A swastika, the Nazi symbol recognized for its use in messages of hate, was found this morning on the street in front of a New City community leader's home.
Steve Gold said a neighbor was the first to spot the swastika painted on Lady Godiva Way in the Camelot development, located between Route 304 and Congers Road in New City.
The incident comes just weeks before Gold, and his wife Helene, are being honored by the Rockland Holocaust Museum & Study Center at its Annual Benefit Brunch, where they are scheduled to receive the Leadership Award on Oct. 21 at the Crowne Plaza in Montebello.
Clarkstown police are investigating the incident.
The incident quickly prompted angry reaction:
“I am outraged by anti-Semitic vandalism in New City near the home of a prominent member of the Jewish community whose parents survived the Holocaust," said U.S. Rep. Nita Lowey, D-Rockland/Westchester. “I know Clarkstown Police Department will investigate this crime and hold accountable anyone who would deface public roads with such a symbol of hate.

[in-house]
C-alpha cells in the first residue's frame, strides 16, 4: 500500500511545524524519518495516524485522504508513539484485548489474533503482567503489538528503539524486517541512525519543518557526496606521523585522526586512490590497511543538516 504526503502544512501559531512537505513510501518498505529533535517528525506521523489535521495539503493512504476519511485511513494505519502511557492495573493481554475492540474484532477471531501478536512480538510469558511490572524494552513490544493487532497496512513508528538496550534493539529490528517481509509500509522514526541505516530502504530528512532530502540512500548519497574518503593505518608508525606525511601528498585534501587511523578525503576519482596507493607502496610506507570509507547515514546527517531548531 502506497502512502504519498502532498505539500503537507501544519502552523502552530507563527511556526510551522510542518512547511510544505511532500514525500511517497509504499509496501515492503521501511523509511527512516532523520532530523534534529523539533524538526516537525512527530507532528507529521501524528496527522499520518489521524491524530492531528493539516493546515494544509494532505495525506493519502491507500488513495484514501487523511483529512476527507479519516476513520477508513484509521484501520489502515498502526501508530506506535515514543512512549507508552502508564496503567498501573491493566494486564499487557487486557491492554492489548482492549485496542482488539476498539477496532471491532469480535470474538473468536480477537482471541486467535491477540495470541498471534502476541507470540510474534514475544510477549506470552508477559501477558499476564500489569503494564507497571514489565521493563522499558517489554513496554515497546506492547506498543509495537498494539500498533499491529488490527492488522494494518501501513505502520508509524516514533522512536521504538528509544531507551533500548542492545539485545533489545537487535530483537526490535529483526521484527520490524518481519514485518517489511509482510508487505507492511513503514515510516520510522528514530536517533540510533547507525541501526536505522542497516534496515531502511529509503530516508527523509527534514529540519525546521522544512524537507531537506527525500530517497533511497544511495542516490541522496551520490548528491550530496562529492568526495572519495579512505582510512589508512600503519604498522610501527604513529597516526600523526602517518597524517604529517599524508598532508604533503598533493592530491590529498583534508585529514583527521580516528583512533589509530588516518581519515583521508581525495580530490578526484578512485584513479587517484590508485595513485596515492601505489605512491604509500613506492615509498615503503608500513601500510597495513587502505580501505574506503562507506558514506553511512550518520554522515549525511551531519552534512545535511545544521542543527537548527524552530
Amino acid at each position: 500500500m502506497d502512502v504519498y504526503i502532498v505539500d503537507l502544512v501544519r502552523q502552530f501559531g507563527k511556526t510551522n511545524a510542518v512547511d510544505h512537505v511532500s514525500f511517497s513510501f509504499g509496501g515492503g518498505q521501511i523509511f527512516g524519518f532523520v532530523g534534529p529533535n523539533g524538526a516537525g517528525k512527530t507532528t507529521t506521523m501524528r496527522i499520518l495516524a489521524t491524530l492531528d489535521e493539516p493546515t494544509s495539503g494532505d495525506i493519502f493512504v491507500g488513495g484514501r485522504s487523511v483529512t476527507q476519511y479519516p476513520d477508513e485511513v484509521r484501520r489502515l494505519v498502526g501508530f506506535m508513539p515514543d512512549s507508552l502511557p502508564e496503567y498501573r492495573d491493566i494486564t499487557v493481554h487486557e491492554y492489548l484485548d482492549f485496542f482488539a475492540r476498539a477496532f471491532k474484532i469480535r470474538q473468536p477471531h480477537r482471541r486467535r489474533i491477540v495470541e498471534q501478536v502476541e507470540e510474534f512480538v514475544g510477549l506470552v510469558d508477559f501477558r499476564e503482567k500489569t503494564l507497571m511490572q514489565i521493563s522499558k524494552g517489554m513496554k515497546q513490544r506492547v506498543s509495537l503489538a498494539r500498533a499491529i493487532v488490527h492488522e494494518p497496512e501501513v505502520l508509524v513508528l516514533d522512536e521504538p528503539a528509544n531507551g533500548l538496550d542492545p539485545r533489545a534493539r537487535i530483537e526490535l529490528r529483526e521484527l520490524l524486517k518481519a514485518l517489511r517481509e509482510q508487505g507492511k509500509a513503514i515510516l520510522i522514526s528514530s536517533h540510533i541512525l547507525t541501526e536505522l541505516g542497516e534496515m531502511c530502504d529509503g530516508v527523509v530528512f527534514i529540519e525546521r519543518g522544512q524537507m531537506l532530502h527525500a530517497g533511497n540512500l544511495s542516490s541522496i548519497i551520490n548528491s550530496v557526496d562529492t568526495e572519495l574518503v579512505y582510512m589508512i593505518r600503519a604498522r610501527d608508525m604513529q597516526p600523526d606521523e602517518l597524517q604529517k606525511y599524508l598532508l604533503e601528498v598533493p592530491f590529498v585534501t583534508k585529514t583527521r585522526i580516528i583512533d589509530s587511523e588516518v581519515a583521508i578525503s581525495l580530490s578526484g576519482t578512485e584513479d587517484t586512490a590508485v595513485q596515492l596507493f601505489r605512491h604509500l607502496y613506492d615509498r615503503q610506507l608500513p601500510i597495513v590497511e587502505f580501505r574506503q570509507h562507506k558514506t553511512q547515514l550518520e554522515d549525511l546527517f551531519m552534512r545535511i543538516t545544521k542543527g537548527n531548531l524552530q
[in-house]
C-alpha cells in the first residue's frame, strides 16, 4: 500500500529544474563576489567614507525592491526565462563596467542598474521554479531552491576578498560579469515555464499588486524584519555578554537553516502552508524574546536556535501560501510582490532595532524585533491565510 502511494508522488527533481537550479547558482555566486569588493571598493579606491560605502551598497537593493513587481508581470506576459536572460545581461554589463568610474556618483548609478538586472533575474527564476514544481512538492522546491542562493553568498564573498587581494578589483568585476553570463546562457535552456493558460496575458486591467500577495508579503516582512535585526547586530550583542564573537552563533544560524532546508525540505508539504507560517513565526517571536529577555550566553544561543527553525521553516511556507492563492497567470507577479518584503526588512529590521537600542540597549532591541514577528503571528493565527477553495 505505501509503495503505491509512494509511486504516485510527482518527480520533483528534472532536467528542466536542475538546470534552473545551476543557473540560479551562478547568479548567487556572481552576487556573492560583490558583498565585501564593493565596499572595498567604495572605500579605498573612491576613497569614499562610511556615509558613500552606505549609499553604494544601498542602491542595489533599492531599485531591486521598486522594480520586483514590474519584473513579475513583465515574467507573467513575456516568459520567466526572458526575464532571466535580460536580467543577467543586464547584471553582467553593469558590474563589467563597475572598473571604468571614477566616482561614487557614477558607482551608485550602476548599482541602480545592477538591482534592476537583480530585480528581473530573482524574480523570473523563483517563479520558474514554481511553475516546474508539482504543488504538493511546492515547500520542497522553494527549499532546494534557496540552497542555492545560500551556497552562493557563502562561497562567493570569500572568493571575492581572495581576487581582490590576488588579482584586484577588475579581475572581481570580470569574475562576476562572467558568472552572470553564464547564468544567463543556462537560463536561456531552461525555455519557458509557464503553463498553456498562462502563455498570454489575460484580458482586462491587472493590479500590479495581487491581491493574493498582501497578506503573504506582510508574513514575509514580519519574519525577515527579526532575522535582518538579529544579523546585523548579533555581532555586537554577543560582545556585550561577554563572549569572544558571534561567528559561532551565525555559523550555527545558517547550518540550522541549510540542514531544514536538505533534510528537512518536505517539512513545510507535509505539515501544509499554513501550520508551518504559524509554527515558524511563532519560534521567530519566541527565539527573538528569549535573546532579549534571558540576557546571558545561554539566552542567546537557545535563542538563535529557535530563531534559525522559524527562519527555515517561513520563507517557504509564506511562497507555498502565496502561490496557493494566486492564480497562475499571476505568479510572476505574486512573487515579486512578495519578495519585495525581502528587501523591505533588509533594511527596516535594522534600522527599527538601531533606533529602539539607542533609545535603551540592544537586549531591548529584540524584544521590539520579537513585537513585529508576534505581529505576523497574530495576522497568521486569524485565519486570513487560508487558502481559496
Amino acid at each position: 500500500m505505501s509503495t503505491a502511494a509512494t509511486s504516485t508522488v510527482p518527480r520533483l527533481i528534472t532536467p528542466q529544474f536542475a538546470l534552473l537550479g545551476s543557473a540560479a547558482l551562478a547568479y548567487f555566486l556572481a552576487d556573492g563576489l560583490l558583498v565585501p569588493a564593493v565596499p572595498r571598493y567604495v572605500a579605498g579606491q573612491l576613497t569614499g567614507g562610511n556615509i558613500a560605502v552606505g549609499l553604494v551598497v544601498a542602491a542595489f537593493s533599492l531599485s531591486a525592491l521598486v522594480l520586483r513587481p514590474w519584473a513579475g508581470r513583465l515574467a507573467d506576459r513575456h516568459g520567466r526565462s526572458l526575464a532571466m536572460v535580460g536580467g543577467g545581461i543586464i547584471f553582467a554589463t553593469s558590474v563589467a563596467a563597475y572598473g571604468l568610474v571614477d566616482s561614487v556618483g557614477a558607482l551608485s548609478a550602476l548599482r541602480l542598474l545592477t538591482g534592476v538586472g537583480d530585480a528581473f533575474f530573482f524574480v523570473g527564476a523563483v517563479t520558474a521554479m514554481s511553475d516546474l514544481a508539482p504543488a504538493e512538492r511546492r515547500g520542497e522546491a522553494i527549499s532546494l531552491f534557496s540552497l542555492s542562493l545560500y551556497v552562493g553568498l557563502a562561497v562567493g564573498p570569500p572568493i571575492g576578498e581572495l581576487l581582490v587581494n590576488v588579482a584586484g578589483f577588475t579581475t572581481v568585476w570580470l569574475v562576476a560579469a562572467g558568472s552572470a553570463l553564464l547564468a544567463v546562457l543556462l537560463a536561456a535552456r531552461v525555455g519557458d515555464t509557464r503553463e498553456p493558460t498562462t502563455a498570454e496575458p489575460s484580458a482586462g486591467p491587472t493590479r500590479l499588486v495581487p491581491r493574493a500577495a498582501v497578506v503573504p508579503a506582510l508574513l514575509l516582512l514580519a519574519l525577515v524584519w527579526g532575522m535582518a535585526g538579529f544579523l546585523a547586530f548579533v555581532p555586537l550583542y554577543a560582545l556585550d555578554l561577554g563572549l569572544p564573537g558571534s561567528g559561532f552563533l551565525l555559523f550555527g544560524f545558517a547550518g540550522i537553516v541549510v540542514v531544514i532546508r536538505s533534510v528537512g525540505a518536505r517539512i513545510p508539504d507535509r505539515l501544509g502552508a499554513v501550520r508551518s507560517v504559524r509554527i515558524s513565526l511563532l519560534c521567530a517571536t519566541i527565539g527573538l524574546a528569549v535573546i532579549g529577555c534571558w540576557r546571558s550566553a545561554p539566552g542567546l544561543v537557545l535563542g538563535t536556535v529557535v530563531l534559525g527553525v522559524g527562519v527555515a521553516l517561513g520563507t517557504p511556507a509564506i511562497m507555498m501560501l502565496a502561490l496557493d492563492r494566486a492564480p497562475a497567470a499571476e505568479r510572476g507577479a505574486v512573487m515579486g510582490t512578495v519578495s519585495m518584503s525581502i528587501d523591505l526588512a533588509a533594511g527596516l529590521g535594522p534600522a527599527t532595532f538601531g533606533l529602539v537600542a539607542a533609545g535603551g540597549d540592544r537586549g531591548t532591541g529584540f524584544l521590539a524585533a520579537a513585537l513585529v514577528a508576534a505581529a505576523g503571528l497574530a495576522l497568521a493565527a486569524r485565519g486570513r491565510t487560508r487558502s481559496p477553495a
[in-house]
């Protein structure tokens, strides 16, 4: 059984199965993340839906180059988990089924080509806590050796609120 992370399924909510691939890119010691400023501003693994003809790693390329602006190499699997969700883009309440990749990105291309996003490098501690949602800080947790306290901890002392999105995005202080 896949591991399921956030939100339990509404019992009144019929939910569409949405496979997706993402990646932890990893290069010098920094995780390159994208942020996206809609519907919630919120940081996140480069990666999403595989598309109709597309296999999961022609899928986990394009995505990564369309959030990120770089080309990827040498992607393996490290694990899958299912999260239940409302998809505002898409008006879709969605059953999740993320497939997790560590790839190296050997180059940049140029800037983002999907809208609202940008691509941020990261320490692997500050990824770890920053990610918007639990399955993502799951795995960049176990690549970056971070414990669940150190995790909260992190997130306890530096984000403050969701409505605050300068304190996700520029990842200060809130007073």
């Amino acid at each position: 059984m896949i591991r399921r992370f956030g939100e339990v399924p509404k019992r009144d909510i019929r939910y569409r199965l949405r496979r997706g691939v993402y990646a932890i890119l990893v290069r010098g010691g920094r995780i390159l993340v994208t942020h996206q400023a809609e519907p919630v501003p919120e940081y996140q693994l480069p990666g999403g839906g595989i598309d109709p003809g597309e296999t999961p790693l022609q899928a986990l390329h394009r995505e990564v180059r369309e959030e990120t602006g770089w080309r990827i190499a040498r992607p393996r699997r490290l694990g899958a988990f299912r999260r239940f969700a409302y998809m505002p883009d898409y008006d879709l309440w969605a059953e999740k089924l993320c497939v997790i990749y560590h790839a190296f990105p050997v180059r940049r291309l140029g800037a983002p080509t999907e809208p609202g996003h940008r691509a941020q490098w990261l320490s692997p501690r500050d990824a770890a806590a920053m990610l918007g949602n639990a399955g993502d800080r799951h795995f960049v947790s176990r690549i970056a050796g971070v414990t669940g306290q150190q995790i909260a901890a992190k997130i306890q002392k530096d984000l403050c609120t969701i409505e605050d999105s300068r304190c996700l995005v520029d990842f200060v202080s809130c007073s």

“This shocking act is another reminder that even in the most diverse and educated areas of the country, the scourge of intolerance and anti-Semitism must be erased," Lowey said. "All members of our community have a responsibility to reject intolerance and speak out against hate speech directed against individuals for no reason other than their religion.”
Steve Gold is a vice president of JCC Rockland in West Nyack. He chairs the Munich 11 Minute of Silence Campaign.
At a recent memorial to the Munich 11, Gold said, "By the International Olympic Committee saying no [to a moment of silence], they failed to inspire a new generation of combating anti-semitism."
This summer Sleepy Hollow Police reported finding a swastika symbol painted on a building in DeVries Park among other offensive graffiti.